pFCENTLY we had Mr. Bevin
claim itig to he a theological expert, declaring that he had " studied all the theology." And now we have " fifty tool-makers and tool-setters" advising the Prime Minister on military strategy. Their assertion that " a second front in the west is an urgent necessity " and their " demand" that " this be done " springs from a laudable desire to relieve the pressure on the Russian front. But this desire does not in itself necessarily imply that the method suggested is the best way of assisting themause for which both this country and Russia arc fighting. Fortunately the army is not under democratic control in the sense that it is subject to the changing winds of irresponsible and uninformed popular clamour. The fact may be regretted but it is nevertheless a fact that in the present case the situation is so complicated and the need of secrecy as to the plans of the General Staff is so great that it is idle for laymen .to advise on such a point. For good or ill, we are at the mercy of the experts, and counsels of the kind quoted can only increase their difficulty.
THE FREEDOM OF THE BOOKS
THE correspondence which has been
going on in The Times regarding the effect on the publishing business of the paper-shortage i$ eliciting a variety of suggestions. But there was one aspect of the matter which was not mentioned until attention was drawn to it by Mr. J. H. Blackwood. " Government action," he wrote, " shows how rapidly we are moving down the Gadarene slope to the left. The process is often referred to as
Our genius for compromises. What is happening in the world of books, as no doubt in other trades with which I am unfamiliar, lights the red warning."
This warning is very much to the point. The fierce ideologies contending for the mastery of the world at the present and infecting this country make the continuance of an attitude of indifference to what is published extremely dangerous. Rightly 'or wrongly, Christians have scrupulously respected the freedom of the books as of papers and periodicals, and their own literature has always been marked by courtesy, respect, and a sense of fair play. The representatives of the materialistic outlook have been less scrupulous and have taken advantage of Christian passivity to exploit the country's traditions of freedom in their own favour. In this way they have got the ear of the public, and the very necessity of sales forces publishers to accept " advanced" literature. The process has been rapidly increasing since the Russian alliance, and the time is coming when the government itself will be shocked and even weakened by the avalanche of I.eft propagandist literature which eit has, no doubt, to tolerate, but which its war policy has undoubtedly encouraged. It will do well to give some kind of support to literature that will maintain rather than endanger the popular morale.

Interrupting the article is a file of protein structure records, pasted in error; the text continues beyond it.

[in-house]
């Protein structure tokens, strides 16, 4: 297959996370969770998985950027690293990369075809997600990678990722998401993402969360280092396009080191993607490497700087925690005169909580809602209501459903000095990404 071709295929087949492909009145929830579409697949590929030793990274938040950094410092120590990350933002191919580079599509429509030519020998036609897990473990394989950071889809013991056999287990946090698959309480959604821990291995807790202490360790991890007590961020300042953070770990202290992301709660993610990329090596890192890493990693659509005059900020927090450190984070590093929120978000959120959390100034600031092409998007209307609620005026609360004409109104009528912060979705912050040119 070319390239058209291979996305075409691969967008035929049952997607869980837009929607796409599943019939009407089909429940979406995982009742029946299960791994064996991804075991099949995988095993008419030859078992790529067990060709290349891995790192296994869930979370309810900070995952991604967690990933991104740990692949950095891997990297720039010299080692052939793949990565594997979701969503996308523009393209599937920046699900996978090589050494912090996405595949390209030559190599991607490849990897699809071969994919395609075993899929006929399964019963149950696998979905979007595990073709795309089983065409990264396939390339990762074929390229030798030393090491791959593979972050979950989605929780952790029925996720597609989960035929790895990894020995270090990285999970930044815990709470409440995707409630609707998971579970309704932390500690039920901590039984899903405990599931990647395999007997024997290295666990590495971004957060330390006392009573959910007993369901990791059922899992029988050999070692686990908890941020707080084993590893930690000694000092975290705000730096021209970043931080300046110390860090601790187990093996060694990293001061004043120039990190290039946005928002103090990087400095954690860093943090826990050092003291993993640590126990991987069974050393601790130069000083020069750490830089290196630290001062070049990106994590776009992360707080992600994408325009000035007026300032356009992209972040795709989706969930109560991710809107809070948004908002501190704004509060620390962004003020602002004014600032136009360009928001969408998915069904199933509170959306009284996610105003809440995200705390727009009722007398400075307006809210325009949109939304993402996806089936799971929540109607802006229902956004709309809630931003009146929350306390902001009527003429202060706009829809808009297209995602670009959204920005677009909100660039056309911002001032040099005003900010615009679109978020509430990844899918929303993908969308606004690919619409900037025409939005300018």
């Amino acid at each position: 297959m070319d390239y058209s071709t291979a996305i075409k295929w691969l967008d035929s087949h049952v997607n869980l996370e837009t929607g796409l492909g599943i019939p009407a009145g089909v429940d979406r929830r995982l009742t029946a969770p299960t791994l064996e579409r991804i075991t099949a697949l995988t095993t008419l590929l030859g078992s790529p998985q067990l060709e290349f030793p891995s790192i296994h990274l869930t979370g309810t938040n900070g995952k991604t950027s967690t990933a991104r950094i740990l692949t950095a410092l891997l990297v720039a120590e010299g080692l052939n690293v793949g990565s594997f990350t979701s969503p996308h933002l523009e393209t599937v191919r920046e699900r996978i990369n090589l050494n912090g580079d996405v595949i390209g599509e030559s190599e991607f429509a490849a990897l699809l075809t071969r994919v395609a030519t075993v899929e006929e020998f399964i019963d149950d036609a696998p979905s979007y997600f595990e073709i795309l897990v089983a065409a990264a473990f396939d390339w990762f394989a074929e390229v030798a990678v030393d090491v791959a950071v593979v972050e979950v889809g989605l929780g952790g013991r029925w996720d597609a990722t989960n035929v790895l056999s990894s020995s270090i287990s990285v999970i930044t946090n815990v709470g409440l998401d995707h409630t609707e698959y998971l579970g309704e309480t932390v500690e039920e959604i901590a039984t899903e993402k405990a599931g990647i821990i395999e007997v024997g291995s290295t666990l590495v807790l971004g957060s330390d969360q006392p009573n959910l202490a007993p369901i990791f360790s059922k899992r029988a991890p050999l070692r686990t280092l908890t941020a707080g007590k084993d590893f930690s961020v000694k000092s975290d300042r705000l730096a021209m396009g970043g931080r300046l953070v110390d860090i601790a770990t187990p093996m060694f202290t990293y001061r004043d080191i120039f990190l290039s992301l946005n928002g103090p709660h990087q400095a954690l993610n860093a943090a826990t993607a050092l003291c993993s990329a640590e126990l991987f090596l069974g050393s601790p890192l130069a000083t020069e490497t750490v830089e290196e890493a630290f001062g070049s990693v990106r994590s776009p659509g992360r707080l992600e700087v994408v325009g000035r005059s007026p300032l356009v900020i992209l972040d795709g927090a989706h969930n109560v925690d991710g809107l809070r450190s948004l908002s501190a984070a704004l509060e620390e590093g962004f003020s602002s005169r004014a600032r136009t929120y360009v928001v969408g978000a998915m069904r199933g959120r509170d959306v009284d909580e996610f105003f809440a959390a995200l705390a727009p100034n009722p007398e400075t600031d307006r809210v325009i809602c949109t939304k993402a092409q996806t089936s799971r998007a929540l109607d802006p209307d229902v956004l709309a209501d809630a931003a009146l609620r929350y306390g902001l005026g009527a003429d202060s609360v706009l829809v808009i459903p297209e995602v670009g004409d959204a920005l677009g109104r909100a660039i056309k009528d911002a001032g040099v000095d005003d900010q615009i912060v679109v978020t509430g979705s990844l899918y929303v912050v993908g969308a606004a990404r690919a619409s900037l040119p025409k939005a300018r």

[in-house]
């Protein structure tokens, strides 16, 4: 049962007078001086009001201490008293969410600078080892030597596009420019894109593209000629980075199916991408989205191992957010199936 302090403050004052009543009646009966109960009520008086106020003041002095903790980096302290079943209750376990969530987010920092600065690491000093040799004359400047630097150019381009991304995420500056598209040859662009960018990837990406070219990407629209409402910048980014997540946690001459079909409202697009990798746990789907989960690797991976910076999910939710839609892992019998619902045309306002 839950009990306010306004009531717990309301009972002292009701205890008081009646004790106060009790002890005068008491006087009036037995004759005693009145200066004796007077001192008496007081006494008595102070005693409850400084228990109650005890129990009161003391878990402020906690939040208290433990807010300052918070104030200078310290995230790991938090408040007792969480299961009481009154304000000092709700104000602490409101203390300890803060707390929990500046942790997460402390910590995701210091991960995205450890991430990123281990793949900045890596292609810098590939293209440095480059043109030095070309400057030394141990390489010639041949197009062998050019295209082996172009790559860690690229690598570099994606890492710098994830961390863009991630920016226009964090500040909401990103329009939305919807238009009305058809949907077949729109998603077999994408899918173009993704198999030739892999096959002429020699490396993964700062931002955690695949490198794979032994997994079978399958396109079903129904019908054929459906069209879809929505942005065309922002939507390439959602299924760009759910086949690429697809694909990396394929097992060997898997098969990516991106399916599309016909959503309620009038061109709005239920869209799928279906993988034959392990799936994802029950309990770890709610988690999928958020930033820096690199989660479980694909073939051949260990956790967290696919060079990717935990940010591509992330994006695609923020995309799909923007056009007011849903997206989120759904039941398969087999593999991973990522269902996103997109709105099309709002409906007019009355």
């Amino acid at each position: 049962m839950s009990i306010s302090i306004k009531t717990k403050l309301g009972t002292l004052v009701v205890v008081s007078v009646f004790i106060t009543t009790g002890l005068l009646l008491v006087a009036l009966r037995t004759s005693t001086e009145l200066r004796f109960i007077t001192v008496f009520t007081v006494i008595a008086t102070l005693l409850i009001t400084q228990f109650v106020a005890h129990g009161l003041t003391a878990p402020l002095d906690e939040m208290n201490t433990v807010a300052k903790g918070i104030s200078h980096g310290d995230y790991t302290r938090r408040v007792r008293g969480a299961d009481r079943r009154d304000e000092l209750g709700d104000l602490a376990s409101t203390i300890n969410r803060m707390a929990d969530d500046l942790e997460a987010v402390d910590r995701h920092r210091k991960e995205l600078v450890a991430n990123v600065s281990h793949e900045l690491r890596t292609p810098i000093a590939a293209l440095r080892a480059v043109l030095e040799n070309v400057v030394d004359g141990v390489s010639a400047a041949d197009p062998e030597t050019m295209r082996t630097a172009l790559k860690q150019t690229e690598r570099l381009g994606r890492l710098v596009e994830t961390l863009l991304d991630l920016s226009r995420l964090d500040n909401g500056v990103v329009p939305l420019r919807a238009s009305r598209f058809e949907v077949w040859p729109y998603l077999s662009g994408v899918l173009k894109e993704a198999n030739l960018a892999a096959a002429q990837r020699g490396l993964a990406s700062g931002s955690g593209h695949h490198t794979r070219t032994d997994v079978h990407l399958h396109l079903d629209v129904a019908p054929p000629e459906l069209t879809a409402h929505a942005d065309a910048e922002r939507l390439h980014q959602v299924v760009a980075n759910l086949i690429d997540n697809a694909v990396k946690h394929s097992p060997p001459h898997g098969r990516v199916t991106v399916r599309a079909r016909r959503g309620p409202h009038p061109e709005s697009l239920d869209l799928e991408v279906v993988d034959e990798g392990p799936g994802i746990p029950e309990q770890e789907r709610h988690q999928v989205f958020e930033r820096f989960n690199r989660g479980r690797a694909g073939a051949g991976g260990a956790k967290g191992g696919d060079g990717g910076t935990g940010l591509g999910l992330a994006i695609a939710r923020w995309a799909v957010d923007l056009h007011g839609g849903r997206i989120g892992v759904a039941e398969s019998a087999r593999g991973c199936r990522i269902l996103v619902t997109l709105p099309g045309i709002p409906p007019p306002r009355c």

THE PANAMA REVOLUTION
pRESIDENT Arias' abdication of his
office as • Head of the Panama Government and the speedy nomination of a successor less favourable to Germany in the person of Seaor Ricardo Adolfo de la Guardia may have been due to the pressure of the United States.
Nevertheless. the attitude of the exPresident is not without its significance. It would be a gross mistake to imagine that the Latin republics of the South are whole-heartedly and unanimously with us. For some while before the war both Germany and Italy busied themselves in cultivating commercial, political and cul
tural relations with these powers. As long ago as 1939, the warning was given in a well-informed book by a Mr. Carleton Beals on what he called The Coming Struggle for Latin America. in this he declared that the " good neighbour' policy of the United States had failed and that the much-advertised Lima Conference was conducted " in a setting of espionage, censorship and terrorism ' and was " little more than a New World Munich." And he expressed the conviction that the Totalitarian Powers of Europe were rapidly gaining strength in South America where they would constitute. in time of war, a serious menace to the democracies. Washington has enemies nearer its own door-step than Germany. One of the remedies is without doubt greater evidence among the democracies of order and discipline based upon Christian traditions. It may seem strange to some of us that some in Latin America should look to Germany for this, but they believe that the overthrow of Bolshevism, Masonry, and the' irresponsibility of plutocracy will pave the way for a sounder future. Our present commitments are not helping-us.
waged. Heads of Church and State and municipalities expressed the universal sorrow.
One recalled what was, perhaps, the most poignant moment in the Legate's sojourn among us nine years ago. That was at the end of his stay, when he went North to visit the Cardinal Primate at Armagh, before leaving Ireland. A procession of cars crossed the Border and sped through Newry, where the Catholic population went wild with delight in welcome to the Papal representative.
HOW HE CAME TO ARMAGH The road over the hills to Armagh city was guarded at every few hundred yards by Royal Ulster Constabulary, and tenders car